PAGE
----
Russell’s first stop with Mercedes was good, but a bit of a panic struck when he talked about power on the radio. Bono, Hamilton’s seasoned racing engineer, calmly walked him through the steps to follow and was soon speeding fully again. Once Bottas pitted as well, the order was restored and first place went back to the driver stepping in for Hamilton. However, the comments on power from Russell didn’t stop, this time telling his team that it was the straights giving him problems. A very quick virtual safety car, as in a half a lap long safety car, due to Latifi retiring, wasn’t enough for Sainz and Ricciardo to gain too much advantage over Kvyat, who had stopped again,
It was a safety car caused by Aitken that turned the race completely upside down for Mercedes, Bottas and Russell. Atiken’s front wing was left of the track after he crashed into the barrier at the exit of the last corner, managing to get into boxes by himself. Mercedes tried the double pit stop that Red Bull has always excelled at, but failed miserably at it. Russell got fitted with at least one tyre that didn’t belong to the set they had chosen for him and got released before they had realised it in the chaos. It was when they went to put tyres onto Bottas that they saw they were one tyre short. The Finnish driver had to leave wearing the same set of hard tyres that he had come in with. Mercedes contacted Russell and had him do one more trip through the pit lane to fix their mistake, sending him back out behind Bottas
The second restart was very clean, unless we count the great tyre blocking that Stroll needed to do in order not to either overtake or collide into Ocon. Russell, in fifth and behind his teammate, took no time in overtaking him in pursuit of a win that had been taken away from him. Slowly but steadily, Russell overtook both Stroll and Ocon, taking tenth by tenth away from Pérez. One last cry on the radio about a puncture broke out into the wild, making Russell drop down the timing tower as he was called in for one last tyre change for softs. He wouldn’t give up and rather decided to fight until the end to finish behind Bottas and into the points for the first time in his career. Pérez, who had been dead last after the incident in his first lap, scored a win very treasured by a driver who is still seatless for next year, being accompanied by his teammate and Ocon.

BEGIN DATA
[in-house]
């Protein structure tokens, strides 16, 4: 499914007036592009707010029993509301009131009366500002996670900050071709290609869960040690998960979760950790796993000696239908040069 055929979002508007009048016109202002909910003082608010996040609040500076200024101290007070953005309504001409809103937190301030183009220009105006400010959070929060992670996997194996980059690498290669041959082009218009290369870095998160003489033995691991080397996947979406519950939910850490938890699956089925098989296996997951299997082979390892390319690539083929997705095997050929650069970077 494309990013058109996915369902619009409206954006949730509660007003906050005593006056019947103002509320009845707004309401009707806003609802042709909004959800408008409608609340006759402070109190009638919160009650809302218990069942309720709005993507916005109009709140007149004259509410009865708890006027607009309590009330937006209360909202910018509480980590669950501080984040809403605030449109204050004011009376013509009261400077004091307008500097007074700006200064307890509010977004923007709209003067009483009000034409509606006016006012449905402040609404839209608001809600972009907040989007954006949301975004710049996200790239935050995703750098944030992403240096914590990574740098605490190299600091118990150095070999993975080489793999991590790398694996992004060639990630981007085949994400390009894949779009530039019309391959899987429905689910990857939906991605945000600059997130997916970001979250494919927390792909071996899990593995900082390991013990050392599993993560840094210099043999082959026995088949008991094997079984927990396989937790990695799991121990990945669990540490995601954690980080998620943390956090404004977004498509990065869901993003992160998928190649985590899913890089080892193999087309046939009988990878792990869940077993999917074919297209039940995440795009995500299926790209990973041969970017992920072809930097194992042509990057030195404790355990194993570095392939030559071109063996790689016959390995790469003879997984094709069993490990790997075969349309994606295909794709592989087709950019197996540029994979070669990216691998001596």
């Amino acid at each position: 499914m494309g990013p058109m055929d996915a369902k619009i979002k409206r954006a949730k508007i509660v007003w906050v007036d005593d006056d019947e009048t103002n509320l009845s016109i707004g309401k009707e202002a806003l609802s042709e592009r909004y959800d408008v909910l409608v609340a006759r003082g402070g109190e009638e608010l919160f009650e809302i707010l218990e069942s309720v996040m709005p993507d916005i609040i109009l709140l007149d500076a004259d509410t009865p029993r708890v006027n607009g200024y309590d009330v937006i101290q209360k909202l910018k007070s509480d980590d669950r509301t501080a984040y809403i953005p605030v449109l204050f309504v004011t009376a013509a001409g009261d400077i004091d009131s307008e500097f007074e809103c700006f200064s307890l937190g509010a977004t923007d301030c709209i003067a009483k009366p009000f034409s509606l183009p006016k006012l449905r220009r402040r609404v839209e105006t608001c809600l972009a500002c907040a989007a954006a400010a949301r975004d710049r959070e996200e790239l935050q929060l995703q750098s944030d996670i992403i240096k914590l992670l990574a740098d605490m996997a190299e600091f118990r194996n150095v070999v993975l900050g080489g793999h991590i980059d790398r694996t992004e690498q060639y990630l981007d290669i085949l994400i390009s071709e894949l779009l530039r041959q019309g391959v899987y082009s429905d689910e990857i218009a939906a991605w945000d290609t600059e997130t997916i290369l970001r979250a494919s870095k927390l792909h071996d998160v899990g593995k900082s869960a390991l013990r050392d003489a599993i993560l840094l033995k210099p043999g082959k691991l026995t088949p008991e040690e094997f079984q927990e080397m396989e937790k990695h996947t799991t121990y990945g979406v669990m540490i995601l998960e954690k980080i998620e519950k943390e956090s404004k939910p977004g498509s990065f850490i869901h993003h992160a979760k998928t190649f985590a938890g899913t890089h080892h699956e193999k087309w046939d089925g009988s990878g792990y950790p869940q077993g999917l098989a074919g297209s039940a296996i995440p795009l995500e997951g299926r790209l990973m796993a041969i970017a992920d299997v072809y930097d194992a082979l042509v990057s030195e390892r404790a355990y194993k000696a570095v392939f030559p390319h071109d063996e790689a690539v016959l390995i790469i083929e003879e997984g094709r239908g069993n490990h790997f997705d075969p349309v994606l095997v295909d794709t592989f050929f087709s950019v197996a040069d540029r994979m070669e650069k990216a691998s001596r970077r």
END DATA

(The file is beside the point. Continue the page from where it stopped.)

A new winner was expected throughout the weekend, specially seeing how the free practices and qualifying had gone like. However, it wasn’t a guy from Mexico, but rather a British guy, called in at two in the morning to step in for Lewis Hamilton. Russell did everything right. He got second on Saturday, only beaten by a teammate who’s more experienced with the car and excels at qualifying. On Sunday, he did a great start, overtaking Bottas and managing to stay in front until the team did a horrendous mistake they’re not too well known for. For the icing on the cake, he got a puncture that made his quest even for points almost impossible, but he pulled through. Even if the result doesn’t show it, Russell proved who the future of Mercedes is.